The US seems to be working overtime to seek closer ties with Pakistan. In order to prove that it has a love affair with Pakistan which goes far beyond US troops withdrawal from Afghanistan, it has offered $2 billion military aid to Pakistan staggered over a period of five years from 2012 which shows its commitment for a long-haul relationship as against its previous conduct of using and abandoning Pakistan as and when needed. The military aid will flow after Congressional assent but USA is now demanding to further strengthen the presence of its CIA in Pakistan. The Wall Street Journal has reported that the U.S. is pushing to expand a secret CIA effort to help Pakistan target militants in their havens near the Afghan border, according to senior officials, as the White House seeks new ways to prod Islamabad into more aggressive action against groups allied with al Qaeda.

The push comes as relations between Washington and Islamabad have soured over U.S. impatience with the slow pace of Pakistani strikes against militants who routinely attack U.S.-led troops in Afghanistan. President Barack Obama has said he will begin to withdraw troops from Afghanistan in July, increasing the urgency to show progress in the nine-year war against the Taliban. The U.S. asked Pakistan in recent weeks to allow additional Central Intelligence Agency officers and special operations military trainers to enter the country as part of Washington’s efforts to intensify pressure on militants.

The requests have so far been rebuffed by Islamabad, which remains extremely wary of allowing a larger U.S. ground presence in Pakistan, illustrating the precarious nature of relations between Washington and its wartime ally. The number of CIA personnel in Pakistan has grown substantially in recent years. The exact number is highly classified. The push for more forces reflects, in part, the increased need for intelligence to support the CIA drone program that has killed hundreds of militants with missile strikes. The additional officers could help Pakistani forces reach targets drones can’t.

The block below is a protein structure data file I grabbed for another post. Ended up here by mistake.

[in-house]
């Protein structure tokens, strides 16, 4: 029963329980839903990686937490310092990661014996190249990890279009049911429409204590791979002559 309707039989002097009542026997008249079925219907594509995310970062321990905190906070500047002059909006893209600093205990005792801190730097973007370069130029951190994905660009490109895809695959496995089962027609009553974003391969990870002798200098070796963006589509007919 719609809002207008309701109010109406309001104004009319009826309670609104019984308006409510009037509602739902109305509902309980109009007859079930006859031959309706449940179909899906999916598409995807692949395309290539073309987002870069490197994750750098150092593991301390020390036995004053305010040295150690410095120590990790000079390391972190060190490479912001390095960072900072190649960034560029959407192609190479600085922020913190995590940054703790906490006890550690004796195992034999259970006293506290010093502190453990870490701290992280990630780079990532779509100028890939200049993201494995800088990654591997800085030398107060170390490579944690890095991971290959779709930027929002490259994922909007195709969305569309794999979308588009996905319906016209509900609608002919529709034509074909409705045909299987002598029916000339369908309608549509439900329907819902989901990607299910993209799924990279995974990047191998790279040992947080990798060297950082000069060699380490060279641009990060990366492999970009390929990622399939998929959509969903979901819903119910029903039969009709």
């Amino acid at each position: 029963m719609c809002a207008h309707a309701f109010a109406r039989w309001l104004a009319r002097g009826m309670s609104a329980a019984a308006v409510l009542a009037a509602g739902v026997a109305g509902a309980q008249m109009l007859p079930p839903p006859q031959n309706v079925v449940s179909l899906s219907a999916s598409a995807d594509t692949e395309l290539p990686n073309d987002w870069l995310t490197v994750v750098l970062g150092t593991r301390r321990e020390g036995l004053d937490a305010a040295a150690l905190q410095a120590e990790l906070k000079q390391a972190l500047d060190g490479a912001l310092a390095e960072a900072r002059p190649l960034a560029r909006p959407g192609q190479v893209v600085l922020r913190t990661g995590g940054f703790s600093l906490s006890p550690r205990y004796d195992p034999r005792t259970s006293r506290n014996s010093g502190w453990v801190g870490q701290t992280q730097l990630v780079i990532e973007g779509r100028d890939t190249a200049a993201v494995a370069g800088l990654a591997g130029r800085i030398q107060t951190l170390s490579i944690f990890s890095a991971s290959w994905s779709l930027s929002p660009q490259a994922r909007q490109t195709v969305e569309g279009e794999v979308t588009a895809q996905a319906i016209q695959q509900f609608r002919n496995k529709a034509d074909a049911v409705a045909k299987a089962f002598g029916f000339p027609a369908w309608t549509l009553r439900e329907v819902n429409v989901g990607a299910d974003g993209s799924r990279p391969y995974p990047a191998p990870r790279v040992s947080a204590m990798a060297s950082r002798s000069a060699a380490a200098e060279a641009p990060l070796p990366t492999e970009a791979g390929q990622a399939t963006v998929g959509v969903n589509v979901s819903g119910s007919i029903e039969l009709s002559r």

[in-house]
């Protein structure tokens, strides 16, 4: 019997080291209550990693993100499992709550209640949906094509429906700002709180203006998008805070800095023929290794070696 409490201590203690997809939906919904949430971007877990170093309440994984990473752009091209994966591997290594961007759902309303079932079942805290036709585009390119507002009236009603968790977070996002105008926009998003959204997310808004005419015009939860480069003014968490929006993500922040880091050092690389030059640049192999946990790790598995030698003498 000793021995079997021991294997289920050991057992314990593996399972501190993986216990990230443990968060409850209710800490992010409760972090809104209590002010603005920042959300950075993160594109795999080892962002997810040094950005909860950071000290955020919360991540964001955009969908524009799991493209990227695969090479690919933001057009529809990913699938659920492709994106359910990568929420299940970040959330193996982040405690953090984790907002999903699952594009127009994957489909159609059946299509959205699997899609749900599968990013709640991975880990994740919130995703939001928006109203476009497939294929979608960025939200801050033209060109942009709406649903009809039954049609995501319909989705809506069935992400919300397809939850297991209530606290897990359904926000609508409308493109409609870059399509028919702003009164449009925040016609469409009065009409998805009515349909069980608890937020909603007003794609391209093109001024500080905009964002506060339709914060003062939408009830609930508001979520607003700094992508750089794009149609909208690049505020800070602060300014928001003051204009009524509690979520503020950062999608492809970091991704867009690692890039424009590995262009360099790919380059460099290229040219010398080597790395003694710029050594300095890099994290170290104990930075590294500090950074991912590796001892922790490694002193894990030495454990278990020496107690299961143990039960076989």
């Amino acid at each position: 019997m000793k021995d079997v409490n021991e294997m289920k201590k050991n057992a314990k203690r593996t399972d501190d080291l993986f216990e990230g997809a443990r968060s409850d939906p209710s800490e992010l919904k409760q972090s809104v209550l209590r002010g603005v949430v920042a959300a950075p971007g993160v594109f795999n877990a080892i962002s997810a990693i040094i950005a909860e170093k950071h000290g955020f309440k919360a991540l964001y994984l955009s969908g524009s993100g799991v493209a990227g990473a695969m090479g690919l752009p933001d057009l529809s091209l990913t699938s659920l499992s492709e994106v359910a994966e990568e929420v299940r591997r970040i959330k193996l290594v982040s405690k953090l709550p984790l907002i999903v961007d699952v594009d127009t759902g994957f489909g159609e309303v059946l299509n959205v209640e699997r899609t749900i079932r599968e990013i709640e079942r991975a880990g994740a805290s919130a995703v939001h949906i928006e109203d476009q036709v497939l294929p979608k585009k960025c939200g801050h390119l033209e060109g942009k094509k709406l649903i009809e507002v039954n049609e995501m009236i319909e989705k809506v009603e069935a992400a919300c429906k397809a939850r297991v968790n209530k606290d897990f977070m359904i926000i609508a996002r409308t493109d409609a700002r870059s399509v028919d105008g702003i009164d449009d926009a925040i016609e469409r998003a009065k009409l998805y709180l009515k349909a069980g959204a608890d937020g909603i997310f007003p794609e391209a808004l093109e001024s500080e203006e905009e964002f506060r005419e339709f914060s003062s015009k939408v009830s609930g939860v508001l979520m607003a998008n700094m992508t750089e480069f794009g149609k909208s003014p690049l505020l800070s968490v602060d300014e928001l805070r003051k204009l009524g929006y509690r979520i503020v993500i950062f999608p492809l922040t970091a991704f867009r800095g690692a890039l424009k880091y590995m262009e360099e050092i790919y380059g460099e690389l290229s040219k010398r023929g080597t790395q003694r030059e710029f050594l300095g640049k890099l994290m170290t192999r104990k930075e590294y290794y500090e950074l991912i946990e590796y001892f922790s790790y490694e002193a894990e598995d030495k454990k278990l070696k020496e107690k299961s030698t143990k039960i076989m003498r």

Simultaneously, Pakistani PM made a startling revelation on Friday saying that drone attacks were never approved by Pakistan as President Musharraf only approved drone surveillance. He implied or stopped short of saying that these attacks had the tacit approval of his own government.

According to The Wall Street Journal, there are currently about 900 U.S. military personnel in Pakistan, 600 of which are providing flood relief and 150 of which are assigned to the training mission. The Obama administration has been ramping up pressure on Islamabad in recent weeks to attack militants after months of publicly praising Pakistani efforts. The CIA has intensified drone strikes in Pakistan, and the military in Afghanistan has carried out cross-border helicopter raids, underlining U.S. doubts Islamabad can be relied upon to be more aggressive. Officials have even said they were going to stop asking for Pakistani help with the U.S.’s most difficult adversary in the region, the North Waziristan-based Haqqani network, because it was unproductive.

When senior Pakistani officials visited Washington this week, Obama administration officials signaled they are willing to push for a long-term military aid package. But they also have made clear to Pakistani officials they expect tangible results, and they threatened that current cash payments to Pakistan could be reduced if things don’t improve in tribal areas such as North Waziristan.

The current efforts to expand CIA presence are meant to expand intelligence collection and facilitate more aggressive Pakistani-led actions on the ground. Some U.S. officials, however, remain hopeful that Islamabad will allow a greater covert presence that could include CIA paramilitary forces.